Stakeholders versus Firm Communication in Social Media

Posted by Pablo Gómez Carrasco - Jan 29, 2020

The Case of Twitter and Corporate Social Responsibility Information

In a recent study, published in the European Accounting Review (EAR), Beatriz García Osma, Encarna Guillamón Saorín and I analyse Corporate Social Responsibility (CSR) communication in Twitter, and communication surrounding the release of negative news that exogenously affect CSR information in the market, with potentially damaging consequences to firm reputation and stakeholders trust.

A unique feature of social media that separates it from traditional disclosure channels is that outside stakeholders often initiate the communication. The study of social media thus permits examining whether firms seek to timely respond to stakeholders’ concerns and information demands, or if they divert attention by introducing other less controversial issues or staying silent.

We develop novel theoretical insights into CSR disclosure in social media and how firms deal with conflict in communicating with their stakeholders. This adds to the emerging literature in accounting that views external communication in a broader light, considers the importance of social media channels within firm communication strategies, and responds to recent calls for work that analyses the role of social media to build up relationships between companies and their audiences (Merkl-Davies and Brennan, 2017).

To conduct our analyses, we first identify the stakeholders initiating the communication, i.e., who talks, and differentiate between outside stakeholders (mass media, public administrations, Non-Governmental Organizations, civic associations, trade unions, or individual Twitter users) and firm insiders (corporate accounts, managers and employees). Then, we study the content of their tweets and distinguish between Core and Supplementary CSR (Gomez-Carrasco et al., 2016), i.e., what is talked about Core CSR relates to CSR information directly linked to the firm core business, while Supplementary CSR relates to information about social action, cultural, and environmental activities that are detached from the core business and usually have a marked positive bias.

Our empirical analyses focus on the Spanish banking industry in the aftermath of the financial and euro zone crisis. We choose this sector because of its high social impact and mobilization, and its long and profound crisis. Crisis periods bring to the attention of stakeholders the unflattering side of firm activities, which may prompt investigation about their cause and intense public scrutiny (Friedman & Miles, 2006).

We find that CSR is a material topic discussed in Twitter, as measured by number of tweets. Core CSR is the predominant CSR content in social media, as expected at such a critical moment in a sector with high social impact. Also consistent with our predictions, we find that firm insiders talk about Supplementary CSR. However, this does not appear to raise the interest of outside stakeholders in this type of information. Outside stakeholders consistently focus on Core CSR issues, and often include mentions to firm insiders in their tweets, which may indicate attempts to initiate conversations about Core CSR issues. This divergence is particularly evident during negative CSR events, which may cause significant reputational damage, when firm insiders keep silent or divert attention by tweeting about Supplementary CSR. Our findings suggest that legitimacy concerns drive firm insiders’ CSR information dissemination practices and that firms fail to adapt their communication strategy to outside stakeholder concerns, while keeping firm insiders’ accounts under control to implement a common discourse.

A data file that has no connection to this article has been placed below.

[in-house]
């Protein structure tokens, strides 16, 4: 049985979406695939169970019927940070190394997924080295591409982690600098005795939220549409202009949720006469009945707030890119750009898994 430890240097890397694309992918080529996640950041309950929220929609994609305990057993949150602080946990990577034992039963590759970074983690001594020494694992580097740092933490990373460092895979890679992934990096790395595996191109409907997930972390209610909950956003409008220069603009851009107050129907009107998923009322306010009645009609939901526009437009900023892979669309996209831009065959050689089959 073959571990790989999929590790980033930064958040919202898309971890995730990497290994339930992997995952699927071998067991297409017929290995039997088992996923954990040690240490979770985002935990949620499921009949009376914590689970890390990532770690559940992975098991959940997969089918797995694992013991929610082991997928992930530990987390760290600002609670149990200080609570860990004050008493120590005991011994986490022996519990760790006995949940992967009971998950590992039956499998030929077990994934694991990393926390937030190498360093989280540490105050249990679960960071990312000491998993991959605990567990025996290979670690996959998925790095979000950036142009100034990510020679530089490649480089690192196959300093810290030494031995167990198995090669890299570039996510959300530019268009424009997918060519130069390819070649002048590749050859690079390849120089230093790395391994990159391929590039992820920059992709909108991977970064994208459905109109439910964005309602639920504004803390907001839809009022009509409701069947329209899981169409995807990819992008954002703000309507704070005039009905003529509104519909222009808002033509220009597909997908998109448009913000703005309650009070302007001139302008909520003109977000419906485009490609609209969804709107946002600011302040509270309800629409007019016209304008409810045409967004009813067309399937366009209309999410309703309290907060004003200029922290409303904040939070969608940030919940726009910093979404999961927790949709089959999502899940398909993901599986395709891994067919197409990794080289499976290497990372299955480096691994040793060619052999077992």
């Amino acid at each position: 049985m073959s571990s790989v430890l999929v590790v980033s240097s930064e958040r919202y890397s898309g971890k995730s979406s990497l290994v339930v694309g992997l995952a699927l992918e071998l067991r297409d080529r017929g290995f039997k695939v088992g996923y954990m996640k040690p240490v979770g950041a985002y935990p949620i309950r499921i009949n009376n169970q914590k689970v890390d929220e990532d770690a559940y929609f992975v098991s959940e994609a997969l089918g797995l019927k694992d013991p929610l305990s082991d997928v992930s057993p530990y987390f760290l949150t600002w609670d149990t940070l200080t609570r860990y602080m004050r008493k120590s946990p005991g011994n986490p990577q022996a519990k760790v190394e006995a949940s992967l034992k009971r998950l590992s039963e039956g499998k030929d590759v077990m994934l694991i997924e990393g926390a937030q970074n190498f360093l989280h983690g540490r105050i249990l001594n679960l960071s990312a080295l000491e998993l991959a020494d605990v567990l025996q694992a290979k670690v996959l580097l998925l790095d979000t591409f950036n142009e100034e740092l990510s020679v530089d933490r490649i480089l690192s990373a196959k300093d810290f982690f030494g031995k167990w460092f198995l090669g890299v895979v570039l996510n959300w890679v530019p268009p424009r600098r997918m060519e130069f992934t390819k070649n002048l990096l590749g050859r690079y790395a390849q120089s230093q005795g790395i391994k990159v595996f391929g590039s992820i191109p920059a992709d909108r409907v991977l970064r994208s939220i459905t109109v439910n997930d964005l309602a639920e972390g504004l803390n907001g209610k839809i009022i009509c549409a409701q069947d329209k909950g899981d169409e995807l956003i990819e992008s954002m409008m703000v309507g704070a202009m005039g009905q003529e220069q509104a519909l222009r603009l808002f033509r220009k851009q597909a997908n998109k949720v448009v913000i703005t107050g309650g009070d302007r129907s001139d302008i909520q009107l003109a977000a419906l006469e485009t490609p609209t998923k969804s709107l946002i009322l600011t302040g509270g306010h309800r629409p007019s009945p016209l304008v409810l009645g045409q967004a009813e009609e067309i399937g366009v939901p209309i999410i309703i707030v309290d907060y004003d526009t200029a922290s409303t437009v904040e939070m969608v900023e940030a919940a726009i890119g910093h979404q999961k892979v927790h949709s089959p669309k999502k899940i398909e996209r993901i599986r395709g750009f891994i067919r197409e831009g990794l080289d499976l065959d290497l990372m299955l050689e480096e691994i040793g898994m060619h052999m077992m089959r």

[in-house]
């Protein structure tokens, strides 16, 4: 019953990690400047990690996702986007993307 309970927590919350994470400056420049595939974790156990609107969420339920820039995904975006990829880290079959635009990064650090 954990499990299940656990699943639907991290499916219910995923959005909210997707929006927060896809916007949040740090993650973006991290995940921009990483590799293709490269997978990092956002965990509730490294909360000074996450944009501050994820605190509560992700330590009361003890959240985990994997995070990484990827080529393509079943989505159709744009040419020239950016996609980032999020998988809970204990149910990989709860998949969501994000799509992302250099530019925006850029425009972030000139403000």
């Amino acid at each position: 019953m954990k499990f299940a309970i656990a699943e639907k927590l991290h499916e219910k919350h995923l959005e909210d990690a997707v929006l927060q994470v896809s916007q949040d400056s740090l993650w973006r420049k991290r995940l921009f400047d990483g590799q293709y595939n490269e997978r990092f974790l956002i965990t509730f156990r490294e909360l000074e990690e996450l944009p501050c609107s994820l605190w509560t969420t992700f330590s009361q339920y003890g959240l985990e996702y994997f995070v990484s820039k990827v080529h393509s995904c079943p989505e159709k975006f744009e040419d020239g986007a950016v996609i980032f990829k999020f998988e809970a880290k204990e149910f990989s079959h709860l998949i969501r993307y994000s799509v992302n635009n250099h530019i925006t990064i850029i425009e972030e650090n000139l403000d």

Interestingly, we find that several aspects that feature prominently in CSR annual reports, are barely mentioned in social media, not even by bank insiders. This indicates a divergence between companies and stakeholders’ interests in terms of CSR. We identify three main participants in social media: mass media, individual users, and corporate accounts. This implies that, while firms do attempt to intervene in this type of communication, individual users have a material presence, making these media difficult to control by firms.

A final issue is the emotional contagion of Twitter users by which the environment of social mobilizations enhances the feeling of corporate and even industry deception, resulting in joint reputation damage of industry members (Friedman & Miles, 2006). Our case-based evidence of legitimacy-damaging CSR events indicates such potential damages exist to other industry members.

Discover more about our study at

To cite this article: Pablo Gómez-Carrasco, Encarna Guillamón-Saorín & Beatriz García Osma (2020). Stakeholders versus Firm Communication in Social Media: The Case of Twitter and Corporate Social Responsibility Information, European Accounting Review, DOI: 10.1080/09638180.2019.1708428




Friedman, A. L. & Miles, S. (2006). Stakeholder: Theory and practice, Oxford University Press: Oxford.

Gomez-Carrasco, P., Guillamon-Saorín, E., & Garcia Osma, B. (2016). The illusion of CSR: Drawing the line between core and supplementary CSR. Sustainability Accounting, Management and Policy Journal, 7(1), 125-151.

Merkl-Davies, D.M., & Brennan, N.H. (2017). A theoretical framework of external accounting communication: Research perspectives, traditions and theories. Accounting, Auditing and Accountability Journal, 30(2), 433-469.


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